Slack

Slack

Review date: Sept. 8, 2021

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Mozilla says

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People voted: Somewhat creepy

Not gonna lie, Slack is a handy tool in our brave, new remote work world. The workplace workhorse keeps us all connected with pings, dings, and channels for everything from work to random distractions that make the day bearable. And it’s not just for work. A number of communities have set up Slack groups to help connect people interested in activism or issues. While Slack is mostly known for its IRC-like messaging features (remember IRC?...ah, memories), it does have built-in video and phone call features too (they've been around since 2016). Since the pandemic drove so many to remote work, it's become a real concern and possibility bosses can track all those thoughts, venting backchannels , and potentially video chats with co-workers too.

What could happen if something goes wrong?

There are some privacy and security concerns users should be aware of with Slack, although for the most part, Slack users are going to have to go with the rules of their workplace and trust their company to set up protections and privacy policies. One big concern we have about Slack is they have no features that allow users to block or hide abusive or unwanted messages. In the battle between Slack and Microsoft Teams to be the workplace tool of choice, Teams does have features that allow users to block and hide users, if only in personal Teams instances. Slack forces you to see the abuse and then mute it whereas with Teams you can block an abuser before they can send you abusive messages. This is definitely a win for Microsoft Teams over Slack. And, as with any workplace tool, please never assume anything you say is private. Many Slack versions allow the owner to monitor all chats, public and private. What could happen if something goes wrong? Well, you could message your co-worker about how annoying your boss is because they always come to meetings with Dorito dust on their face. Your boss could be monitoring your private chats, and boom, you’re fired! Best to keep those private vent sessions with your co-workers off Slack, off your work computer, and only on a private messaging app like Signal.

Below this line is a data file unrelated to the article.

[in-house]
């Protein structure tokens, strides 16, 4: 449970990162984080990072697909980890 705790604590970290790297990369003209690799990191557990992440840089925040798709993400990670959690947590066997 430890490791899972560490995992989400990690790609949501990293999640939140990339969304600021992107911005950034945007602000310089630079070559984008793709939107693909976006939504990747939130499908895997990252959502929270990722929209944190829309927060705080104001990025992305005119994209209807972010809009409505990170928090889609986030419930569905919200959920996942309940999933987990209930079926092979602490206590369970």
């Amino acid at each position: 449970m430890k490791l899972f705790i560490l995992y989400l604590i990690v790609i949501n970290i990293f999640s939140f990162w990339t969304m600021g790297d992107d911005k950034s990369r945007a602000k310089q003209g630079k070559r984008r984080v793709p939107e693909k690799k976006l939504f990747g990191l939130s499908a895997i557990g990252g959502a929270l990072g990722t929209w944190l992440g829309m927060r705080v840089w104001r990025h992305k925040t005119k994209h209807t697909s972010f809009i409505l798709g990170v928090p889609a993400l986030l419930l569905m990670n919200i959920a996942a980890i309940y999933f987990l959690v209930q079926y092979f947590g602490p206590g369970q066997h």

mobile Privacy warning Security A.I.

Can it snoop on me? information

Camera

Device: N/A

App: Yes

Microphone

Device: N/A

App: Yes

Tracks location

Device: N/A

App: Yes

What can be used to sign up?

What data does the company collect?

How does the company use this data?

Slack claims it does not sell the personal information they collect (and will not share it without providing a right to opt out). Slack use third-party cookies for advertising purposes. Also, users may enable or permit many Third-Party Services in Slack like Zoom or Google services. These services may have their own policies and practices for data collection, use, and sharing, and Slack holds no responsibilities for them.

How can you control your data?

The retention rules in Slack's privacy policy are vaguely formulated, and there are no clear retention periods. Slack can also keep your data after you have deactivated your account for the period of time needed for Slack to pursue legitimate business interests, conduct audits, comply with (and demonstrate compliance with) legal obligations, resolve disputes, and enforce their agreements.

What is the company’s known track record of protecting users’ data?

Average

In 2015, Slack got hacked. Hackers were able to get into Slack’s central user database, which included usernames, email addresses, encrypted passwords, and any personal data users chose to add to their account, like phone numbers, Skype IDs, etc. Slack added a two-factor authentication as an extra security measure after the 2015 hack. In 2019 Slack said that some log-in credentials may have been compromised, and blamed the 2015 hack for it. So, they changed passwords for approximately 1% of users who were active before 2015 and have not changed passwords ever since. Slack also was criticized for leaving metadata including accurate location (GPS) in files uploaded to the platform. After May 2020, Slack began stripping uploaded images data of its metadata, including GPS coordinates (accurate location).

Can this product be used offline?

N/A